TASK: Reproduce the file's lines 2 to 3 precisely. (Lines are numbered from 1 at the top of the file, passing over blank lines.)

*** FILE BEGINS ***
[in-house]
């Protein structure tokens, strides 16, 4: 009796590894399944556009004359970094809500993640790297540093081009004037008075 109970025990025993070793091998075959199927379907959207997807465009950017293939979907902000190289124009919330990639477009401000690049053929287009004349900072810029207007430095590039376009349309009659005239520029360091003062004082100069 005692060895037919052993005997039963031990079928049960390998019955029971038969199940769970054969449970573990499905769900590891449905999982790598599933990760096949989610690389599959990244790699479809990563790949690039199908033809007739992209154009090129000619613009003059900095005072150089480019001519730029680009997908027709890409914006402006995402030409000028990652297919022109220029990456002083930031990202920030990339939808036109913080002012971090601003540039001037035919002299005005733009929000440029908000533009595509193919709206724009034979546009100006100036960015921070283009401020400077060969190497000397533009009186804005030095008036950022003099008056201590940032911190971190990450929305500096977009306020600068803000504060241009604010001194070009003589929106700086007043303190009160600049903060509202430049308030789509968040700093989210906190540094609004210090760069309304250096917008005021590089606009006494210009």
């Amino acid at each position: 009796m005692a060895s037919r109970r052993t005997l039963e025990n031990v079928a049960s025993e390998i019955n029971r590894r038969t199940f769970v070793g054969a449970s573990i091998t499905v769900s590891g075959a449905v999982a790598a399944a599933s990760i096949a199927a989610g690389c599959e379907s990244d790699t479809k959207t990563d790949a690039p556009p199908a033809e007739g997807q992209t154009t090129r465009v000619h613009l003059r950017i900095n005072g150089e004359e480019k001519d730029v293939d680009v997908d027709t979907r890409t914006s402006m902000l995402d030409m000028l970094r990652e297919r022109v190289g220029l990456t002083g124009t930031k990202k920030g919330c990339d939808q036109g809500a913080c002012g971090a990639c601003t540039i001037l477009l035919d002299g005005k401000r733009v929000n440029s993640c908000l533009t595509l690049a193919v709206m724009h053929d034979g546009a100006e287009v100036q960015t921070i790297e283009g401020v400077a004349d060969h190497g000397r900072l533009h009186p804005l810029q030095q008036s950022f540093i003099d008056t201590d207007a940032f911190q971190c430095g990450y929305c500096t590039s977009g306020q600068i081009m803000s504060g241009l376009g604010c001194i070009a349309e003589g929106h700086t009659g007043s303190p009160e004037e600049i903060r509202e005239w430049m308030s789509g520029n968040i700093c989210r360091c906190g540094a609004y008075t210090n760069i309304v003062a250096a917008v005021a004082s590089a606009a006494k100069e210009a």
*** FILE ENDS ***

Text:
């Protein structure tokens, strides 16, 4: 009796590894399944556009004359970094809500993640790297540093081009004037008075 109970025990025993070793091998075959199927379907959207997807465009950017293939979907902000190289124009919330990639477009401000690049053929287009004349900072810029207007430095590039376009349309009659005239520029360091003062004082100069 005692060895037919052993005997039963031990079928049960390998019955029971038969199940769970054969449970573990499905769900590891449905999982790598599933990760096949989610690389599959990244790699479809990563790949690039199908033809007739992209154009090129000619613009003059900095005072150089480019001519730029680009997908027709890409914006402006995402030409000028990652297919022109220029990456002083930031990202920030990339939808036109913080002012971090601003540039001037035919002299005005733009929000440029908000533009595509193919709206724009034979546009100006100036960015921070283009401020400077060969190497000397533009009186804005030095008036950022003099008056201590940032911190971190990450929305500096977009306020600068803000504060241009604010001194070009003589929106700086007043303190009160600049903060509202430049308030789509968040700093989210906190540094609004210090760069309304250096917008005021590089606009006494210009």
């Amino acid at each position: 009796m005692a060895s037919r109970r052993t005997l039963e025990n031990v079928a049960s025993e390998i019955n029971r590894r038969t199940f769970v070793g054969a449970s573990i091998t499905v769900s590891g075959a449905v999982a790598a399944a599933s990760i096949a199927a989610g690389c599959e379907s990244d790699t479809k959207t990563d790949a690039p556009p199908a033809e007739g997807q992209t154009t090129r465009v000619h613009l003059r950017i900095n005072g150089e004359e480019k001519d730029v293939d680009v997908d027709t979907r890409t914006s402006m902000l995402d030409m000028l970094r990652e297919r022109v190289g220029l990456t002083g124009t930031k990202k920030g919330c990339d939808q036109g809500a913080c002012g971090a990639c601003t540039i001037l477009l035919d002299g005005k401000r733009v929000n440029s993640c908000l533009t595509l690049a193919v709206m724009h053929d034979g546009a100006e287009v100036q960015t921070i790297e283009g401020v400077a004349d060969h190497g000397r900072l533009h009186p804005l810029q030095q008036s950022f540093i003099d008056t201590d207007a940032f911190q971190c430095g990450y929305c500096t590039s977009g306020q600068i081009m803000s504060g241009l376009g604010c001194i070009a349309e003589g929106h700086t009659g007043s303190p009160e004037e600049i903060r509202e005239w430049m308030s789509g520029n968040i700093c989210r360091c906190g540094a609004y008075t210090n760069i309304v003062a250096a917008v005021a004082s590089a606009a006494k100069e210009a």